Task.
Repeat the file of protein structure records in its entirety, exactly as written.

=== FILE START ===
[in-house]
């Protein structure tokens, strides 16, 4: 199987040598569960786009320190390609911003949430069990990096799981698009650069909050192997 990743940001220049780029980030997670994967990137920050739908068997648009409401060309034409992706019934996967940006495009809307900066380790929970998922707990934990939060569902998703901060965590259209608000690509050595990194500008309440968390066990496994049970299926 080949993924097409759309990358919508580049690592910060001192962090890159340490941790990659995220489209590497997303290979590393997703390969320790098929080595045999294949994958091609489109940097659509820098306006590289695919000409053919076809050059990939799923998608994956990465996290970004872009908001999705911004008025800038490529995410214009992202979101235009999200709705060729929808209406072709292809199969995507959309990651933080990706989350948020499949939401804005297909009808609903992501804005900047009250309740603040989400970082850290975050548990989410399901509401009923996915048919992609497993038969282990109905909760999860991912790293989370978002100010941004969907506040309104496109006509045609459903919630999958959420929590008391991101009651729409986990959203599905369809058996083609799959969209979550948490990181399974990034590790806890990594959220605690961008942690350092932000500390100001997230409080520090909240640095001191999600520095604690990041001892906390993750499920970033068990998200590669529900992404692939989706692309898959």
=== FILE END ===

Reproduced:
[in-house]
């Protein structure tokens, strides 16, 4: 199987040598569960786009320190390609911003949430069990990096799981698009650069909050192997 990743940001220049780029980030997670994967990137920050739908068997648009409401060309034409992706019934996967940006495009809307900066380790929970998922707990934990939060569902998703901060965590259209608000690509050595990194500008309440968390066990496994049970299926 080949993924097409759309990358919508580049690592910060001192962090890159340490941790990659995220489209590497997303290979590393997703390969320790098929080595045999294949994958091609489109940097659509820098306006590289695919000409053919076809050059990939799923998608994956990465996290970004872009908001999705911004008025800038490529995410214009992202979101235009999200709705060729929808209406072709292809199969995507959309990651933080990706989350948020499949939401804005297909009808609903992501804005900047009250309740603040989400970082850290975050548990989410399901509401009923996915048919992609497993038969282990109905909760999860991912790293989370978002100010941004969907506040309104496109006509045609459903919630999958959420929590008391991101009651729409986990959203599905369809058996083609799959969209979550948490990181399974990034590790806890990594959220605690961008942690350092932000500390100001997230409080520090909240640095001191999600520095604690990041001892906390993750499920970033068990998200590669529900992404692939989706692309898959």